Switzerland can be an expensive place to ski. Yet, while certain resorts such as St Moritz and Gstaad appear exclusively populated by “Made in Chelsea” Hugos and Prada-clad Natalias, writing off the land of Toblerone as a playground solely for the rich would be a shame.

The Swiss Alps are the most beautiful in Europe, less crowded than the French and with more reliable snow than Italy or Austria (let alone slush-fest Slovenia). It’s also the easiest of all the Alpine countries to get around thanks to a fabulously efficient rail system, now conveniently linked to Eurostar’s ski train. Swiss tourism bosses have also finally realized that not everyone has a wallet stuffed with francs have cooked up a range of winter deals  from discounted ski passes to two-for-one packages.

So with dozens of resorts, running from A (Andermatt) to Z (Zermatt), where to begin? Here’s three that might be your cup of glüwein.

Swiss mountains

All photos by Switzerland Tourism

V is for Verbier

For the younger crowd it’s hard to beat Verbier, Switzerland’s answer to France’s Trois Vallées, though without the same amount of Brits on the piste. You’ll find a staggering 410km of red, blue and black runs in the surrounding 4 Vallées area, plus plenty of fresh powder to explore with a guide. With snug little bars and regular guest DJs, Verbier has the best après-ski in the country, while events feature everything from ski dating to snowboard film festivals; be sure to visit in March for the annual Freeride world tour. For a budget lunch between black runs (and “budget” means under £20 in Verbier) try La Vache (The Cow), a mountain restaurant dreamt up by celeb trio James Blunt, Lawrence Dallaglio and Carl Fogerty. Staying in Verbier itself will take a large bite out of your budget (for last-minute chalet deals try Verbinet). Nendaz, in the next valley north, is more affordable and part of the same ski area.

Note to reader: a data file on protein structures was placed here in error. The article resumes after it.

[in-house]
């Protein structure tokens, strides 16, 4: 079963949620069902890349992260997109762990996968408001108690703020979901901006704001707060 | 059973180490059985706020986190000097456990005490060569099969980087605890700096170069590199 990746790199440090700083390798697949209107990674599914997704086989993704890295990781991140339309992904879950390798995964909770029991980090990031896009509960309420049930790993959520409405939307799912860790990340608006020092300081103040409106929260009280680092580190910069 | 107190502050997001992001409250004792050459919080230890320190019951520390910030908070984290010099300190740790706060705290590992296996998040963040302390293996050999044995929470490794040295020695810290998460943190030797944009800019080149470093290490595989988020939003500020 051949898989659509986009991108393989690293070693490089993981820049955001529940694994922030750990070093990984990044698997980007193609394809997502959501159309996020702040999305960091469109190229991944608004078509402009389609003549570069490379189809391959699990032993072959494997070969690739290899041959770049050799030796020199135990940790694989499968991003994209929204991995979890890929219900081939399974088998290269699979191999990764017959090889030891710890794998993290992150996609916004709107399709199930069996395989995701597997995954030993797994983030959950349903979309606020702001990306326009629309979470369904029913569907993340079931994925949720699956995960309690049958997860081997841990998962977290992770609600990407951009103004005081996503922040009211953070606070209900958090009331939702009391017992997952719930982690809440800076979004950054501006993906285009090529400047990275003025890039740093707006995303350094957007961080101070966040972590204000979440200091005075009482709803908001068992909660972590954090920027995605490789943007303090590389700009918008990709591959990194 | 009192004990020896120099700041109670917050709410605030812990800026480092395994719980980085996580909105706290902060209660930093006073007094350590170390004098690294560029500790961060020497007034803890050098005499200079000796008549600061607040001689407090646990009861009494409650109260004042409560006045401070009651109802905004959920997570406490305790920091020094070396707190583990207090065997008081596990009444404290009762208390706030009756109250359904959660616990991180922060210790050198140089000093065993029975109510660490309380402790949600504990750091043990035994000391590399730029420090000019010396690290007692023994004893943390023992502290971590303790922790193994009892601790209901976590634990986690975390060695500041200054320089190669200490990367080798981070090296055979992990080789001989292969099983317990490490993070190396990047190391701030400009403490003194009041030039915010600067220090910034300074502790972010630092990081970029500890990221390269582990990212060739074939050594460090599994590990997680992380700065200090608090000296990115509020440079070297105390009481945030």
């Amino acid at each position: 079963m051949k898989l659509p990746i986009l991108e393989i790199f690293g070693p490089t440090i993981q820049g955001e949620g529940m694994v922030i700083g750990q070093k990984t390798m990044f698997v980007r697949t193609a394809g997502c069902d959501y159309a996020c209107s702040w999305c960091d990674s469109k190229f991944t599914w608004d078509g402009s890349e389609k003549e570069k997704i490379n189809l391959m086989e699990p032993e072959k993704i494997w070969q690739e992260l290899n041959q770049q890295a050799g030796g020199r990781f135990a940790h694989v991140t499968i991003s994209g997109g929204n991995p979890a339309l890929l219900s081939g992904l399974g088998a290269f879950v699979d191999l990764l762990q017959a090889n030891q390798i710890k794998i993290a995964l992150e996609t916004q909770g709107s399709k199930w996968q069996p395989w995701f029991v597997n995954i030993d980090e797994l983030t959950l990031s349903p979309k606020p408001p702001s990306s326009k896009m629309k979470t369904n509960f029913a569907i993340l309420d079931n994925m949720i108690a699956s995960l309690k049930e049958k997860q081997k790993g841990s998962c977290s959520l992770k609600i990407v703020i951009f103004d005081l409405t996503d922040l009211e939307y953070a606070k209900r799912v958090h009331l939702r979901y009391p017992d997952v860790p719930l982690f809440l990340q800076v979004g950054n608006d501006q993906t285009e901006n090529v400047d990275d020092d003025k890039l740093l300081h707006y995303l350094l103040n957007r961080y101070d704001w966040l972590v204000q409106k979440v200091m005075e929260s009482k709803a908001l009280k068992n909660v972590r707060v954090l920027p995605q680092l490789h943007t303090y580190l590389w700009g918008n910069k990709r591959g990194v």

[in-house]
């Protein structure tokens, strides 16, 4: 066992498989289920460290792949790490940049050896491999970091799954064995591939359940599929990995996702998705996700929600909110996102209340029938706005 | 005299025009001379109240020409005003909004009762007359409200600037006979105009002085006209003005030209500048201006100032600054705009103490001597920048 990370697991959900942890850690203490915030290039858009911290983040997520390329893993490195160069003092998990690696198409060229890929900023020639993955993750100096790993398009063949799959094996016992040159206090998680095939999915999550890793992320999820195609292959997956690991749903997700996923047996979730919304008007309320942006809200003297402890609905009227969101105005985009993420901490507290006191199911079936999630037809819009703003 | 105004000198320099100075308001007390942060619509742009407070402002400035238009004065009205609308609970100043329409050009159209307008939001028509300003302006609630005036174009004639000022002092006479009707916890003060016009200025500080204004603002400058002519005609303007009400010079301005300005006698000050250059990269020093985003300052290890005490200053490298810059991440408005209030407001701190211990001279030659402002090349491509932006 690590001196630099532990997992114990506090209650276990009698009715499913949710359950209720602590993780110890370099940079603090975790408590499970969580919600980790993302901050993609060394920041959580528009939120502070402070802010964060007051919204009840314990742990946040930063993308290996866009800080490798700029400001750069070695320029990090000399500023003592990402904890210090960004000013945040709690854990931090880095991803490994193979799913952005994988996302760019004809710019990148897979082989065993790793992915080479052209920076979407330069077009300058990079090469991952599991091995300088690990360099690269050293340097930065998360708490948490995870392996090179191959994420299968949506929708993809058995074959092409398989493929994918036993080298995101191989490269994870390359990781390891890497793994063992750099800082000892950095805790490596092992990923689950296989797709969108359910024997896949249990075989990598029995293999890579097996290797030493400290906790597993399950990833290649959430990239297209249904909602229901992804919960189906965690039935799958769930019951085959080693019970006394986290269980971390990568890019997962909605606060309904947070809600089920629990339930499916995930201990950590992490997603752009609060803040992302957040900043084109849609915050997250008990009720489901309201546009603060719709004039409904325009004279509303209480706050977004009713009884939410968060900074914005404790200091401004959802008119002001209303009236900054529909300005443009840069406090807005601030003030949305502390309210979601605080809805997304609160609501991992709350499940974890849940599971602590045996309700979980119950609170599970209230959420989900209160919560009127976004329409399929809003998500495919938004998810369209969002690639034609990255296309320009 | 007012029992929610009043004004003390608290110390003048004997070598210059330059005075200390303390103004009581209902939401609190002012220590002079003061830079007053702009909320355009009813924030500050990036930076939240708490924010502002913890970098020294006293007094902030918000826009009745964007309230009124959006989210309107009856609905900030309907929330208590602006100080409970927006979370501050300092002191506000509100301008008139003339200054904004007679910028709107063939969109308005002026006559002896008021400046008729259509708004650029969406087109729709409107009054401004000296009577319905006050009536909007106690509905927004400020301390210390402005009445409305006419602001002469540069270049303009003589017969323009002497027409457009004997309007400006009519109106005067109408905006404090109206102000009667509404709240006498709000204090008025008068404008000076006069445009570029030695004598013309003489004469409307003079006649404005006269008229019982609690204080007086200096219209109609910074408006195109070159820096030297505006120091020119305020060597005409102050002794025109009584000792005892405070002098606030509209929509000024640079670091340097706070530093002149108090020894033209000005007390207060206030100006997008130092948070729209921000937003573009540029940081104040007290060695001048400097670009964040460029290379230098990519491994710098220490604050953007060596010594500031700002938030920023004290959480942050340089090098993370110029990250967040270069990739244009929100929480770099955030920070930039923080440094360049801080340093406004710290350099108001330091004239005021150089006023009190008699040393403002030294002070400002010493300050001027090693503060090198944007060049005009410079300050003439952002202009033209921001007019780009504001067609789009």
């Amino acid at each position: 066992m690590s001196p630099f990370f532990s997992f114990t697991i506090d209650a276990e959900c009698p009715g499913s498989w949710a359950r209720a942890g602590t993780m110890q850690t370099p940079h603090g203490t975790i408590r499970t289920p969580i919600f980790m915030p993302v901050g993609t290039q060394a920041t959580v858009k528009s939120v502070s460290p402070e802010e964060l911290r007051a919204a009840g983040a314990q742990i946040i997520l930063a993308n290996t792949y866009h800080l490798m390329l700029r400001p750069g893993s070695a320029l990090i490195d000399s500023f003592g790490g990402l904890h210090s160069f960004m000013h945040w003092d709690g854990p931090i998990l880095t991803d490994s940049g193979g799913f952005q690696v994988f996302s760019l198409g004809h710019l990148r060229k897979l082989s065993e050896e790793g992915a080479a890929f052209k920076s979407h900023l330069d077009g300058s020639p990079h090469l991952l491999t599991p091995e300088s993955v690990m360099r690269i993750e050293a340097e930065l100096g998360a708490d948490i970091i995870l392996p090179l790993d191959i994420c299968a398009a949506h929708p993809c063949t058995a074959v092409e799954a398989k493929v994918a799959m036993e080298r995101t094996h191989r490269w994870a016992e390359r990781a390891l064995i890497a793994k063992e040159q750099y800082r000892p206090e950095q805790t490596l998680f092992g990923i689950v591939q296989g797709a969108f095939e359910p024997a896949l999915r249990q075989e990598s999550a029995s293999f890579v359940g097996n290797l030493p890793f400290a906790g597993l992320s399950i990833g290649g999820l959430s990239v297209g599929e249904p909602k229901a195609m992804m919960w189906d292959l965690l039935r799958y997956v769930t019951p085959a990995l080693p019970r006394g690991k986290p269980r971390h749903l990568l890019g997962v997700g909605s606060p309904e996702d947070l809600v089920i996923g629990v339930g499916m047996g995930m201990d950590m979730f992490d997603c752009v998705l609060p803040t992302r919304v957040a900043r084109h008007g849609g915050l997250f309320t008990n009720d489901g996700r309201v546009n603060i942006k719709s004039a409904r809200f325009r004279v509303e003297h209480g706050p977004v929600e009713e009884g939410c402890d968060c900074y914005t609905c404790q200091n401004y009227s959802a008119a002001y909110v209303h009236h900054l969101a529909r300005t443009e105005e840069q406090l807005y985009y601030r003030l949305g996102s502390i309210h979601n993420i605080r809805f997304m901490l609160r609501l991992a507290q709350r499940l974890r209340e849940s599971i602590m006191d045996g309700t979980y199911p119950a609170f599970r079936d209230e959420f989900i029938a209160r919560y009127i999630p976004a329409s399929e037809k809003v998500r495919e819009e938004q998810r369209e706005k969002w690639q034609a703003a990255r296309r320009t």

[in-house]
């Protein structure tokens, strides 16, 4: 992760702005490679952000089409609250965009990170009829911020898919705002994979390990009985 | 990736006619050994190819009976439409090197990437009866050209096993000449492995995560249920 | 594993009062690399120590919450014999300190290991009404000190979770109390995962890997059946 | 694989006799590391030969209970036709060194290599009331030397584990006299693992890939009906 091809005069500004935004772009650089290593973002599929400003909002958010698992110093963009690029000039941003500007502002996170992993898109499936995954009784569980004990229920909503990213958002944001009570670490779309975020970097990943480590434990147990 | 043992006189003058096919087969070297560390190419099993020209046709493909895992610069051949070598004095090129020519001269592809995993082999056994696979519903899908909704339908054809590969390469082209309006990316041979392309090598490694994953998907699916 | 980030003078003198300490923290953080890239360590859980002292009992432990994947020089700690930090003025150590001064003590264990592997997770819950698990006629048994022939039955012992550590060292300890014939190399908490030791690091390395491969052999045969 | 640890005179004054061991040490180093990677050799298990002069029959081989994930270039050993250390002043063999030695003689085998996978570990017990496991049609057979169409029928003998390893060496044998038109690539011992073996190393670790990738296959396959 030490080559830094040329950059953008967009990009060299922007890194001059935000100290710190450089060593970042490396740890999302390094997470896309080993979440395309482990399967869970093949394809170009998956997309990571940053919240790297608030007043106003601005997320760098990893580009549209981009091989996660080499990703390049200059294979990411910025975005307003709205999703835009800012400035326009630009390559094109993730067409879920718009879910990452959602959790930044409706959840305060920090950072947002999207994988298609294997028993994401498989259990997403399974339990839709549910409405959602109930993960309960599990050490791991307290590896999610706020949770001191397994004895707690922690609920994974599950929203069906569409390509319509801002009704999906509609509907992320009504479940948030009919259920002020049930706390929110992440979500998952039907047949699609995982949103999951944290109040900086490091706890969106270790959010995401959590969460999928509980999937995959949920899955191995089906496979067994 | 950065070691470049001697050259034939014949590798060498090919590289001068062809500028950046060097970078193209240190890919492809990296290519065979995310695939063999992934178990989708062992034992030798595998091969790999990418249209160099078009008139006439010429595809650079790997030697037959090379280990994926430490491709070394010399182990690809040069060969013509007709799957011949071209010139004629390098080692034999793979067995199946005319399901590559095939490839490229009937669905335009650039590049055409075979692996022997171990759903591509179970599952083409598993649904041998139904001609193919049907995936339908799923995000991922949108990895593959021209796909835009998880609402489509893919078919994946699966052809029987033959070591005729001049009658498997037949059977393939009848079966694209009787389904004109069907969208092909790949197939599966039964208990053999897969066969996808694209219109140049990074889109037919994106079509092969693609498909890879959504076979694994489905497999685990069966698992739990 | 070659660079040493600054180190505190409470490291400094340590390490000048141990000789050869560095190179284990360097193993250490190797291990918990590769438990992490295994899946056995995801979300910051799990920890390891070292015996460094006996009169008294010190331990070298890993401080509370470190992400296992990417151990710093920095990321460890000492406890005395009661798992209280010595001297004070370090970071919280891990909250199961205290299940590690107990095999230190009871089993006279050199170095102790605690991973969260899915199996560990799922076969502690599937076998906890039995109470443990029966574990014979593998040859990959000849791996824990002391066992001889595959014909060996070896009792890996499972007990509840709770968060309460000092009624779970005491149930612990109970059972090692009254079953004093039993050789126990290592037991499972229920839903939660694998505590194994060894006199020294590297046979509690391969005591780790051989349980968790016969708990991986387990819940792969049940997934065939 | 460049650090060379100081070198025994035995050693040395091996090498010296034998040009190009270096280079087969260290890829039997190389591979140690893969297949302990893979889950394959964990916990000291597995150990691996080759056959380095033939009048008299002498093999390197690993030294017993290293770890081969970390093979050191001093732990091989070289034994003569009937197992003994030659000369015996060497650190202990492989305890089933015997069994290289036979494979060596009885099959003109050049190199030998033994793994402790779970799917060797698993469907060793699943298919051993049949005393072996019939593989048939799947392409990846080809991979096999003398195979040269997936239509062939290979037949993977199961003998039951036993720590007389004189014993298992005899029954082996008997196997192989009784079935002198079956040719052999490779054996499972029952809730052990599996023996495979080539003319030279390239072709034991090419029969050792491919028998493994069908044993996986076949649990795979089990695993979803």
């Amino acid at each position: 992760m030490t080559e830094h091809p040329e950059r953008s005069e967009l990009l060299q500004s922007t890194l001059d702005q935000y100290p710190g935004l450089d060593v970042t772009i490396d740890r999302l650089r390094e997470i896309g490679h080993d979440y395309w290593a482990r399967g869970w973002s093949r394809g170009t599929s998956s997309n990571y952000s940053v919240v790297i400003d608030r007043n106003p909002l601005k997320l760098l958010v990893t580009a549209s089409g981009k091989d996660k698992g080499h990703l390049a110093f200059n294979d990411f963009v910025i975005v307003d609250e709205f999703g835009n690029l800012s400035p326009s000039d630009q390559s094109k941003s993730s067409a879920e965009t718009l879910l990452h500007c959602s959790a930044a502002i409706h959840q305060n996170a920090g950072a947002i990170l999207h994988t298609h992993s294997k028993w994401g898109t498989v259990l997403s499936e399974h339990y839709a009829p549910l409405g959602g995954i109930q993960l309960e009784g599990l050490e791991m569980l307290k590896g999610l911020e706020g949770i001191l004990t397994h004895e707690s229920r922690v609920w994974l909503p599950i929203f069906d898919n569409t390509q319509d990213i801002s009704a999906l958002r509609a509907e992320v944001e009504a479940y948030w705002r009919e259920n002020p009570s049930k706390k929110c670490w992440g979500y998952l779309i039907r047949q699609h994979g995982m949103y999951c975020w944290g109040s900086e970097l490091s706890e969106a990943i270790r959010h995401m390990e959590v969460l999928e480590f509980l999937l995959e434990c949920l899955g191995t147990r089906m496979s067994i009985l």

J is for Jungfrau

Known for its high-altitude railway and the classic silhouette of the Eiger, the Jungfrau region packs in four resorts – Grindelwald, Wengen, Lauterbrunnen and Mürren. As well as some of the most dramatic scenery in Switzerland, you’ll find a wide range of terrain from gentle nursery slopes to slightly unhinged black runs. Every January Wengen becomes the focal point for flag-waving, cow-bell clinking ski fans when World Cup racing hits town. The highlight of the competition is the butt-clenching 150km/h Lauberhorn Run, the longest downhill course in the world. Boarders will love the White Elements SnowPark, a perfectly groomed series of jumps and rails (just check your travel insurance before taking this on!). This winter the Jungfrau region is offering 20 percent off ski passes and two-for-one deals.

Snowboarders in Switzerland

E is for Engelberg

This monastery town (it translates as “Angel Mountain”) sits in the geographical heart of Switzerland and offers some of Europe’s finest backcountry powder (Swedes and Norwegians discovered this decades ago and come here in their hundreds). Thanks to the glacier-capped Mount Titlis (accessed by the world’s first revolving cable car) the season here lasts all the way from October to May. Engelberg also hosts the annual Ski Jumping World Cup. Whether or not you have fond memories of Eddie the Eagle in action (see below), viewing this sport close-up is a jaw-dropping experience and attracts a good mix of Swiss fans and tourists. Check out engelberg.ch for last-minute offers and “White Weeks” package deals including seven nights accommodation and a six-day ski pass.